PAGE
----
The War System

In a number of publications, Gorm Harste has made a case for war as a function(al) system. In “Critique of War Reason. A Perspective on Self-referential Systems, 11th-21st Centuries” (2016), Harste wrote,

In Luhmann’s systems theory and in sociology at large there is a missing link consisting in the lack of a sociology of war.

In 2013 article, Harste writes about war and peace systems:

After a hundred years of war, the system of war won an internal self-reference and was established as a functional system that was ungovernable for any other system outside itself. Its means were too strong, its dynamics too necessary and the powers that did not follow its imperatives were annihilated such as Burgundy in the 16th century, Denmark-Norway nearby in 1659 and Poland at the end of the 18th century.. . . . The still more complex and professional military organisation system could be controlled and governed; but not the war system.

Gorm Harste. “The Peace System – As a Self-referential Communication System.” Nordicum-Mediterraneum 8, no. 3 (2013): B2.

According to Harste, professional military organizations may be controlled through finance. If a government or state, which is collection of organizations, stops financing its military organizations, the government could make it impossible to fight a war; however, the war system can then look elsewhere for financing. As Harste writes,

The struggle between control and ungovernable dynamics has always been tested as one of finance. Seemingly politics could control war finance when the political legitimacy of still higher taxes disappeared, and loans and credits were stopped; however, this turned out not to be the case. Wars demand extremely increasing supplies of finance, and they have always exceeded any limitations whatsoever. The invention of not only new taxes but especially new credit systems far beyond imagination turned out to be part of the competition, symmetric or asymmetric, of wars. Every major war was decided less by the so-called decisive battles and more by the exhaustion of resources and their financial sinews.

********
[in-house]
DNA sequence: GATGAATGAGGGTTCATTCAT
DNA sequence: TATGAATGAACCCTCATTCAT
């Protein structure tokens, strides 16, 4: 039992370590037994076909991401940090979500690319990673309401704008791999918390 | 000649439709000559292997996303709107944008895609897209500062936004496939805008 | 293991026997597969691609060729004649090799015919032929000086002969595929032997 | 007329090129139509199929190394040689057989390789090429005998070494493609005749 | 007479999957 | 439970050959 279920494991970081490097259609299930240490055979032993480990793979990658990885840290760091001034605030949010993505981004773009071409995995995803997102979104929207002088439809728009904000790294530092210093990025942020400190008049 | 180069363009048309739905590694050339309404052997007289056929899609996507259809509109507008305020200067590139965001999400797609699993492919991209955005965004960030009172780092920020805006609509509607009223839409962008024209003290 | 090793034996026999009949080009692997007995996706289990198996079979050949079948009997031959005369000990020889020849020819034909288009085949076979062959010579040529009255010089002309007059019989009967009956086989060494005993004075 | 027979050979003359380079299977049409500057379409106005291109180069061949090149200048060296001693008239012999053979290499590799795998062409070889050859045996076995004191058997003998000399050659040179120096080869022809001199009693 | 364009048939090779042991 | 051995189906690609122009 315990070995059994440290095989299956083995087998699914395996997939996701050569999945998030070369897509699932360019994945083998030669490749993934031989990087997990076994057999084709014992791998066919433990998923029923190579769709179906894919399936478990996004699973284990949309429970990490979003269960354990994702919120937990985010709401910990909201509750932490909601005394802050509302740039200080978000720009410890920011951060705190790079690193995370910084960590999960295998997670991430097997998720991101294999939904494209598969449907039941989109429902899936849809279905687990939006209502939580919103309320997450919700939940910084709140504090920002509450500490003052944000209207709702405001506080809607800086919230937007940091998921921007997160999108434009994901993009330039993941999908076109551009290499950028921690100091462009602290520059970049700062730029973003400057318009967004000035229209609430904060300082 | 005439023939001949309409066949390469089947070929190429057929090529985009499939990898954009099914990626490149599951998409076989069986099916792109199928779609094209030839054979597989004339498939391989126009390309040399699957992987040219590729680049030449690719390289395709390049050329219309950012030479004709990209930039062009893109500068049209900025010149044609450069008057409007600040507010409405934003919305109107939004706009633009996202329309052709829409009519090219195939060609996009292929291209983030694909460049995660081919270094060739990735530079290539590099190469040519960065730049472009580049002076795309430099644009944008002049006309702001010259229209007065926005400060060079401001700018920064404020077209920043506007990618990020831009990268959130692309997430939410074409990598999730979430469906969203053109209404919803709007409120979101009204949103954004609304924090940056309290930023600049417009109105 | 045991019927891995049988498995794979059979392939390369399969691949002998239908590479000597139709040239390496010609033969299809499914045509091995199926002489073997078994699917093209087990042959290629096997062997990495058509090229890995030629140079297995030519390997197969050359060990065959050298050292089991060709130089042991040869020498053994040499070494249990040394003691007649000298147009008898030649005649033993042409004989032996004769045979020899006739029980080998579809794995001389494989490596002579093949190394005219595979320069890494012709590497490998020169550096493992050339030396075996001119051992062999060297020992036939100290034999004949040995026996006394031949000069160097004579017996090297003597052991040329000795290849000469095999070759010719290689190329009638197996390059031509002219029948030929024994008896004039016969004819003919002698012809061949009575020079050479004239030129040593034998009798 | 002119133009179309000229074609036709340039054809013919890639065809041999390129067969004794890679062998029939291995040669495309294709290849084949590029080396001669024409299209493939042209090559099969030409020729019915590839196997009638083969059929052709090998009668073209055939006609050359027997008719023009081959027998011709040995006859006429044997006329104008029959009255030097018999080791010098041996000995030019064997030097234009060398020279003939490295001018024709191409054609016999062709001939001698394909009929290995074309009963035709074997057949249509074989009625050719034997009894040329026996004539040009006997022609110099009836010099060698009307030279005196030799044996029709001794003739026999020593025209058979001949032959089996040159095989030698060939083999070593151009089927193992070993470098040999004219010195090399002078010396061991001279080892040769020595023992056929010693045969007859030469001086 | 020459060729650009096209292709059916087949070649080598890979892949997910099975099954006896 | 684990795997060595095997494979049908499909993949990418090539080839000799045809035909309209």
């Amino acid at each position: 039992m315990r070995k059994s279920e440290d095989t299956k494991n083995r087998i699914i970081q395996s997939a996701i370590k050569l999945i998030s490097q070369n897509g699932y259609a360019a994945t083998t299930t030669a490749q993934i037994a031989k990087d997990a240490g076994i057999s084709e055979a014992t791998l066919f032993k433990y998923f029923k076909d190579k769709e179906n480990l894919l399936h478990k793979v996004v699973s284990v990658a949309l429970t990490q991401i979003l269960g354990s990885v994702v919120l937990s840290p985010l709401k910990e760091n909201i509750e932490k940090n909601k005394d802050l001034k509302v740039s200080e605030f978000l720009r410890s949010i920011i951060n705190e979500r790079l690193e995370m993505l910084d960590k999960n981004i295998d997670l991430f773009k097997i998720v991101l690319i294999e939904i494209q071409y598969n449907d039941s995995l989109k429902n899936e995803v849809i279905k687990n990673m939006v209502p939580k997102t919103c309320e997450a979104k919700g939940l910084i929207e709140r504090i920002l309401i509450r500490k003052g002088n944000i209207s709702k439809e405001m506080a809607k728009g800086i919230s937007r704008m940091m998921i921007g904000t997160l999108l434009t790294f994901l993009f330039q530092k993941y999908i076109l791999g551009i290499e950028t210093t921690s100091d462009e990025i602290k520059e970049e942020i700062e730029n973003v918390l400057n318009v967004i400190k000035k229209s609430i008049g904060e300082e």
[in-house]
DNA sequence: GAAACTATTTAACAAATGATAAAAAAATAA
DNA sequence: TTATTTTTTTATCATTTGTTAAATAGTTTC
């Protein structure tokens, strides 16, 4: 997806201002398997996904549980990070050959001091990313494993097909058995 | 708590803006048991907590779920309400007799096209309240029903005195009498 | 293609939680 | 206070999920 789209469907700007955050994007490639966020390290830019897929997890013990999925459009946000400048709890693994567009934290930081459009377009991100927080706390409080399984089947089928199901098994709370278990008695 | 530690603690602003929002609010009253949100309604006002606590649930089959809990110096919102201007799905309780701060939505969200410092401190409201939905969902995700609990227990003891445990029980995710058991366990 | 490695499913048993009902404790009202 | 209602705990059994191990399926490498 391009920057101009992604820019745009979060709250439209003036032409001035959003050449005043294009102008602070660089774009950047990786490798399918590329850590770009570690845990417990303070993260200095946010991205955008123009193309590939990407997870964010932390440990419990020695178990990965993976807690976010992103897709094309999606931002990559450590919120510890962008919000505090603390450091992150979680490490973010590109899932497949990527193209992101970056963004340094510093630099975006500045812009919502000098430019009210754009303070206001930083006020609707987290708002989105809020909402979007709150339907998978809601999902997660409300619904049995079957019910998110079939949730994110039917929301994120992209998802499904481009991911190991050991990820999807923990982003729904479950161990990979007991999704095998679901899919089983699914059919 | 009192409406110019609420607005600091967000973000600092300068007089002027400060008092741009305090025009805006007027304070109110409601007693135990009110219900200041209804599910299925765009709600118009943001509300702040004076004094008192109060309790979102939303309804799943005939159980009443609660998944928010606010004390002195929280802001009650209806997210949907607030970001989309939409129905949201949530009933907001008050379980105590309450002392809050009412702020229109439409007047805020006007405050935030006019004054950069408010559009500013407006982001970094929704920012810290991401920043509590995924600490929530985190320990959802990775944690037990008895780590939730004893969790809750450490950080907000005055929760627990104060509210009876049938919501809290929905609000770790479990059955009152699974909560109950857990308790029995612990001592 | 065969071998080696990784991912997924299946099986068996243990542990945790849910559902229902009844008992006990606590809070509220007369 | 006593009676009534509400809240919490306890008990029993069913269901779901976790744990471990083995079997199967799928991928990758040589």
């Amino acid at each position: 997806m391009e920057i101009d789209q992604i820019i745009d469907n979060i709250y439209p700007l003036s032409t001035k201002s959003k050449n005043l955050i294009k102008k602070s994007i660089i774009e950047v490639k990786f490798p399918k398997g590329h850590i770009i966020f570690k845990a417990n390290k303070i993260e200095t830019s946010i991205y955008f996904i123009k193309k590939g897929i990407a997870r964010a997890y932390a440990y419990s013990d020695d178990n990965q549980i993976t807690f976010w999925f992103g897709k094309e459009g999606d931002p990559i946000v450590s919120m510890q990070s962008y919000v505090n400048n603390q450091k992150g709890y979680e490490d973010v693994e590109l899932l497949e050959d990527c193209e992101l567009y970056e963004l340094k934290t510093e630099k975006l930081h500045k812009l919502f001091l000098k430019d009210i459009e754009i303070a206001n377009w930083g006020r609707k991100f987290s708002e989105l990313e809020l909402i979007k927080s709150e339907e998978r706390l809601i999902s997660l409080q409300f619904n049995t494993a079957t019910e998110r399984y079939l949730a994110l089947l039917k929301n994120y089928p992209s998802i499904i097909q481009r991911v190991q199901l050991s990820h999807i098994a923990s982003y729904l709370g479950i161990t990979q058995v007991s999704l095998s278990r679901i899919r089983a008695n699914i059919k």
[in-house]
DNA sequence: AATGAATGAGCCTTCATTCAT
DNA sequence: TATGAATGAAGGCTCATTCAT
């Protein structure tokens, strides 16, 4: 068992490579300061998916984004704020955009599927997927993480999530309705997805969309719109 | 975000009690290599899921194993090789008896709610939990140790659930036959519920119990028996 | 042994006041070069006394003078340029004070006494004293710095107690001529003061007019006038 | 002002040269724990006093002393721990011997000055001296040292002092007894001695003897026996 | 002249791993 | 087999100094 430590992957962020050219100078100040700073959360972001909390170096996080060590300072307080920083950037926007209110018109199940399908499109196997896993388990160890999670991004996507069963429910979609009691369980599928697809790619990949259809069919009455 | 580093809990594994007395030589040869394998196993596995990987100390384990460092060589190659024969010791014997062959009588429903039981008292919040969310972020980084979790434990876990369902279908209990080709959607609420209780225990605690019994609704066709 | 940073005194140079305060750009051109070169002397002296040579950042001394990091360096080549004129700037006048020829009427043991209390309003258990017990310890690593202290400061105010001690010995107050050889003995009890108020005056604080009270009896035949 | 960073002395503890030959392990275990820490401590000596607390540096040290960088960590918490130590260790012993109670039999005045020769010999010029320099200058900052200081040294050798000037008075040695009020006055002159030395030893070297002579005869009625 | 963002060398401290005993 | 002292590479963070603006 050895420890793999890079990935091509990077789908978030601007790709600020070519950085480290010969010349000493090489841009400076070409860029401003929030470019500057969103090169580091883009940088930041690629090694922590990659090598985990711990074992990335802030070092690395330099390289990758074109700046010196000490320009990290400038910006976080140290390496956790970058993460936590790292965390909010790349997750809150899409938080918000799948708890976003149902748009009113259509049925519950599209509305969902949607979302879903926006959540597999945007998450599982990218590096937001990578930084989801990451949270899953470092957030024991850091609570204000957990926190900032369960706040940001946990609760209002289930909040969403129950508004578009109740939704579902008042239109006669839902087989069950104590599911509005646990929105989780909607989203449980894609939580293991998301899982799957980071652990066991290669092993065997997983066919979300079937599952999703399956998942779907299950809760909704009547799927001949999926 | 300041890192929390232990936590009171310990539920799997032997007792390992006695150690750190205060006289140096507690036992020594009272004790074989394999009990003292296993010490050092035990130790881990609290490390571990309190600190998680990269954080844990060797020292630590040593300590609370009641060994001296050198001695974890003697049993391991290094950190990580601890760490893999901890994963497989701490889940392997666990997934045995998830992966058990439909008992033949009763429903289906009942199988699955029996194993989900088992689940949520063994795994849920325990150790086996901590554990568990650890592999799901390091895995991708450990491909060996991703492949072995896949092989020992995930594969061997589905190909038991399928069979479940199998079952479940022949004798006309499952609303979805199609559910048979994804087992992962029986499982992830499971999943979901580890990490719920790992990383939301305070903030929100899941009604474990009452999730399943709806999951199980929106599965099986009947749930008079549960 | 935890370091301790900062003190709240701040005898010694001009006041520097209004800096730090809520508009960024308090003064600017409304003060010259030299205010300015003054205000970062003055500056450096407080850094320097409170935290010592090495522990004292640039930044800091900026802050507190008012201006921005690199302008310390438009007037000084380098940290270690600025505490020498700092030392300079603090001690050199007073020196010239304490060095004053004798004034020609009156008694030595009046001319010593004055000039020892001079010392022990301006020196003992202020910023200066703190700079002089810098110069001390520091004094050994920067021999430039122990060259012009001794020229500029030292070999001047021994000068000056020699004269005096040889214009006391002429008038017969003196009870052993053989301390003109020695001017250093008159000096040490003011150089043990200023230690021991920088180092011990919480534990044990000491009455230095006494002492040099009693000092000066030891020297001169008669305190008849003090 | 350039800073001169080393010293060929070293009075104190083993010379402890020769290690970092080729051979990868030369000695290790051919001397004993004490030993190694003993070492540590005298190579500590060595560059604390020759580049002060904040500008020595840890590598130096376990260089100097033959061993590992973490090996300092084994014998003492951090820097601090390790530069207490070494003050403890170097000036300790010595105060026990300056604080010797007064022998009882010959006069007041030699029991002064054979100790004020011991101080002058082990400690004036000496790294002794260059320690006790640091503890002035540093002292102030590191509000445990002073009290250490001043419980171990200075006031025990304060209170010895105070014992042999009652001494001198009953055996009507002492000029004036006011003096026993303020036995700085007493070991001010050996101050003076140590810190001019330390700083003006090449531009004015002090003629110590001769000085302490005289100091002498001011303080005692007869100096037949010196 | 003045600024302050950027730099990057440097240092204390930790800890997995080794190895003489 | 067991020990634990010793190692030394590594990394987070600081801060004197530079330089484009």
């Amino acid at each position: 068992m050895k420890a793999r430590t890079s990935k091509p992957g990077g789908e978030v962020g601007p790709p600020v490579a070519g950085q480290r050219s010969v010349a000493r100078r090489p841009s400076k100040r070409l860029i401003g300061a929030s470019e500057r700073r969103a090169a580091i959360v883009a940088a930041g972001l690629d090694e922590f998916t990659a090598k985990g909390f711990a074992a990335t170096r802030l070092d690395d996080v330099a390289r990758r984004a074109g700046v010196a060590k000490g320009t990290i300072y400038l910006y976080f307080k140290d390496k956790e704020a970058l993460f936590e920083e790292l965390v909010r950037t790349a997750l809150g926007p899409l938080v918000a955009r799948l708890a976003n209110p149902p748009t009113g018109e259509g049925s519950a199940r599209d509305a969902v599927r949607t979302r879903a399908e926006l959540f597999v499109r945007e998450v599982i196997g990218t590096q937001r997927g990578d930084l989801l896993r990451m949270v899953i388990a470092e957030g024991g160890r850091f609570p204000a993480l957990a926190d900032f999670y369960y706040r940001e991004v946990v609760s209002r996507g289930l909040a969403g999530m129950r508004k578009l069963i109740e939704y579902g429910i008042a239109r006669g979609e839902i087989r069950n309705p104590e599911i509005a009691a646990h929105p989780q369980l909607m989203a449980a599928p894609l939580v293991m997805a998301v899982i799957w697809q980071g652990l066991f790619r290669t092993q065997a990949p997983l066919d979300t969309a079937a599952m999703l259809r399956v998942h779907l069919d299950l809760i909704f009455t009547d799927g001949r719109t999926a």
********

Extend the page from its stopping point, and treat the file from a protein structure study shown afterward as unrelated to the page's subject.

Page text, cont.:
Harste also discusses the peace system:

What happened to the peace system? If the war system had its own hard-hitting dynamics, what about the dynamics of the peace system? . . . What precisely does “system” mean? What advantages, if any, could such a conception offer to a description of peace potentialities?

. . .

All functional systems communicate about themselves as if they can neglect the moderations imposed by their environments; this is of course an illusion but, indeed, a very real illusion filled with consequences when wars go on and are planned as if their opponents have no plans of destroying those plans and accordingly planned without thought for constraints to the gravitation centres of moral, sorrow, public opinion, finance and credit.

To be continued . . .

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